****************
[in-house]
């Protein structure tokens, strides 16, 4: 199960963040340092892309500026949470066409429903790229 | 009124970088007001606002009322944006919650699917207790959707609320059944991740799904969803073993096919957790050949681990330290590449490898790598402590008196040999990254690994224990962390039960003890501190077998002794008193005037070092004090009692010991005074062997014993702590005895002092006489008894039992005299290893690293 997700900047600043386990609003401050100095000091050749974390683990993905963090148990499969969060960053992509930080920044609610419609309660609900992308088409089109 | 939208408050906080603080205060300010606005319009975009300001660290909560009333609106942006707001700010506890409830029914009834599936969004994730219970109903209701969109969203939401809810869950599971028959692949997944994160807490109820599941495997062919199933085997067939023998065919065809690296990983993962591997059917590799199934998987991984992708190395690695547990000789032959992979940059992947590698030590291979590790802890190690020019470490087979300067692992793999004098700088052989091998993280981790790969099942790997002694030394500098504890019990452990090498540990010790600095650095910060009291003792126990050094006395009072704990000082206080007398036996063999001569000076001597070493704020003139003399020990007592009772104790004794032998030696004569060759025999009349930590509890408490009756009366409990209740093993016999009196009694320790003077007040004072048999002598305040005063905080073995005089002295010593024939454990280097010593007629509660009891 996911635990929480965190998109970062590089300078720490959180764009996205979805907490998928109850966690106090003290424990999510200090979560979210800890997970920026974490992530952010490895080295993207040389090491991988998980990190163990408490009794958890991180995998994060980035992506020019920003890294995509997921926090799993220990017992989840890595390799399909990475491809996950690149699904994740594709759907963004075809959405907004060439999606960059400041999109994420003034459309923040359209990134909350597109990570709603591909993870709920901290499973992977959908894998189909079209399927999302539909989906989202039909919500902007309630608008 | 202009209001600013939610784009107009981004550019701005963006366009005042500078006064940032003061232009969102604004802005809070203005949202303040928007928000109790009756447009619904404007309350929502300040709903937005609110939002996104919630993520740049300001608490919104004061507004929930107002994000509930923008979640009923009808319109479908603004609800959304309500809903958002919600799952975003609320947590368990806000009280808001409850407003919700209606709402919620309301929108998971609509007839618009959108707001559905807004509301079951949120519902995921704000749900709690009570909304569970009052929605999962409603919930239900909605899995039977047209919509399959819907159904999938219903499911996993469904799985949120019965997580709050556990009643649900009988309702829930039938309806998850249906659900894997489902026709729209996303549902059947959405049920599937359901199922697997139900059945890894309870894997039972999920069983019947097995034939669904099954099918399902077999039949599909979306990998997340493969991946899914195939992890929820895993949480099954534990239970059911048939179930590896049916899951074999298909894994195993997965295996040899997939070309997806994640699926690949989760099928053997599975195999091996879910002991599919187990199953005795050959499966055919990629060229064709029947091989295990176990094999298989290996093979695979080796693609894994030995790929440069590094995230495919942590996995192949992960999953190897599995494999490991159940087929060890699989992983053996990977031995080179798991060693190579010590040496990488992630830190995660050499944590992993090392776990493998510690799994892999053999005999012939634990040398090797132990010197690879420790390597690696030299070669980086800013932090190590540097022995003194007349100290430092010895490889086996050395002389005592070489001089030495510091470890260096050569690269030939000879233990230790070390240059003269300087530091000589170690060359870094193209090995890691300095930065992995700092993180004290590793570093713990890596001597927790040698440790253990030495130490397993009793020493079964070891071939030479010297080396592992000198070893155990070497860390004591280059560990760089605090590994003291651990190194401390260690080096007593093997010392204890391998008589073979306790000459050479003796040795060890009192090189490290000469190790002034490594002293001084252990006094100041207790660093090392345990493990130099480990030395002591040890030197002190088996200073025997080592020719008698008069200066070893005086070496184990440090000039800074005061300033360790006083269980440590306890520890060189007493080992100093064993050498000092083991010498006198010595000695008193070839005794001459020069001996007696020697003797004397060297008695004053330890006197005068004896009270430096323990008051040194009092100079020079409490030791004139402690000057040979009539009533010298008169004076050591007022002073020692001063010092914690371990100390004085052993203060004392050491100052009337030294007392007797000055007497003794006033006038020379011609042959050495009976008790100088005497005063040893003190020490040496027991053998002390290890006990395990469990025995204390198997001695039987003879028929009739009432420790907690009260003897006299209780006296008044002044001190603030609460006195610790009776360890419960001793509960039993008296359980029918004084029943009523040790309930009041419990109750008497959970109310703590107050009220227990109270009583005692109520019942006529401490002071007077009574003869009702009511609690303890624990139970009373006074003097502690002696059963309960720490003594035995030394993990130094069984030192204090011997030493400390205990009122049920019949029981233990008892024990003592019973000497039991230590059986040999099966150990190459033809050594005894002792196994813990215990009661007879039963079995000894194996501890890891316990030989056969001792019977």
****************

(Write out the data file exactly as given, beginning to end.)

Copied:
[in-house]
């Protein structure tokens, strides 16, 4: 199960963040340092892309500026949470066409429903790229 | 009124970088007001606002009322944006919650699917207790959707609320059944991740799904969803073993096919957790050949681990330290590449490898790598402590008196040999990254690994224990962390039960003890501190077998002794008193005037070092004090009692010991005074062997014993702590005895002092006489008894039992005299290893690293 997700900047600043386990609003401050100095000091050749974390683990993905963090148990499969969060960053992509930080920044609610419609309660609900992308088409089109 | 939208408050906080603080205060300010606005319009975009300001660290909560009333609106942006707001700010506890409830029914009834599936969004994730219970109903209701969109969203939401809810869950599971028959692949997944994160807490109820599941495997062919199933085997067939023998065919065809690296990983993962591997059917590799199934998987991984992708190395690695547990000789032959992979940059992947590698030590291979590790802890190690020019470490087979300067692992793999004098700088052989091998993280981790790969099942790997002694030394500098504890019990452990090498540990010790600095650095910060009291003792126990050094006395009072704990000082206080007398036996063999001569000076001597070493704020003139003399020990007592009772104790004794032998030696004569060759025999009349930590509890408490009756009366409990209740093993016999009196009694320790003077007040004072048999002598305040005063905080073995005089002295010593024939454990280097010593007629509660009891 996911635990929480965190998109970062590089300078720490959180764009996205979805907490998928109850966690106090003290424990999510200090979560979210800890997970920026974490992530952010490895080295993207040389090491991988998980990190163990408490009794958890991180995998994060980035992506020019920003890294995509997921926090799993220990017992989840890595390799399909990475491809996950690149699904994740594709759907963004075809959405907004060439999606960059400041999109994420003034459309923040359209990134909350597109990570709603591909993870709920901290499973992977959908894998189909079209399927999302539909989906989202039909919500902007309630608008 | 202009209001600013939610784009107009981004550019701005963006366009005042500078006064940032003061232009969102604004802005809070203005949202303040928007928000109790009756447009619904404007309350929502300040709903937005609110939002996104919630993520740049300001608490919104004061507004929930107002994000509930923008979640009923009808319109479908603004609800959304309500809903958002919600799952975003609320947590368990806000009280808001409850407003919700209606709402919620309301929108998971609509007839618009959108707001559905807004509301079951949120519902995921704000749900709690009570909304569970009052929605999962409603919930239900909605899995039977047209919509399959819907159904999938219903499911996993469904799985949120019965997580709050556990009643649900009988309702829930039938309806998850249906659900894997489902026709729209996303549902059947959405049920599937359901199922697997139900059945890894309870894997039972999920069983019947097995034939669904099954099918399902077999039949599909979306990998997340493969991946899914195939992890929820895993949480099954534990239970059911048939179930590896049916899951074999298909894994195993997965295996040899997939070309997806994640699926690949989760099928053997599975195999091996879910002991599919187990199953005795050959499966055919990629060229064709029947091989295990176990094999298989290996093979695979080796693609894994030995790929440069590094995230495919942590996995192949992960999953190897599995494999490991159940087929060890699989992983053996990977031995080179798991060693190579010590040496990488992630830190995660050499944590992993090392776990493998510690799994892999053999005999012939634990040398090797132990010197690879420790390597690696030299070669980086800013932090190590540097022995003194007349100290430092010895490889086996050395002389005592070489001089030495510091470890260096050569690269030939000879233990230790070390240059003269300087530091000589170690060359870094193209090995890691300095930065992995700092993180004290590793570093713990890596001597927790040698440790253990030495130490397993009793020493079964070891071939030479010297080396592992000198070893155990070497860390004591280059560990760089605090590994003291651990190194401390260690080096007593093997010392204890391998008589073979306790000459050479003796040795060890009192090189490290000469190790002034490594002293001084252990006094100041207790660093090392345990493990130099480990030395002591040890030197002190088996200073025997080592020719008698008069200066070893005086070496184990440090000039800074005061300033360790006083269980440590306890520890060189007493080992100093064993050498000092083991010498006198010595000695008193070839005794001459020069001996007696020697003797004397060297008695004053330890006197005068004896009270430096323990008051040194009092100079020079409490030791004139402690000057040979009539009533010298008169004076050591007022002073020692001063010092914690371990100390004085052993203060004392050491100052009337030294007392007797000055007497003794006033006038020379011609042959050495009976008790100088005497005063040893003190020490040496027991053998002390290890006990395990469990025995204390198997001695039987003879028929009739009432420790907690009260003897006299209780006296008044002044001190603030609460006195610790009776360890419960001793509960039993008296359980029918004084029943009523040790309930009041419990109750008497959970109310703590107050009220227990109270009583005692109520019942006529401490002071007077009574003869009702009511609690303890624990139970009373006074003097502690002696059963309960720490003594035995030394993990130094069984030192204090011997030493400390205990009122049920019949029981233990008892024990003592019973000497039991230590059986040999099966150990190459033809050594005894002792196994813990215990009661007879039963079995000894194996501890890891316990030989056969001792019977």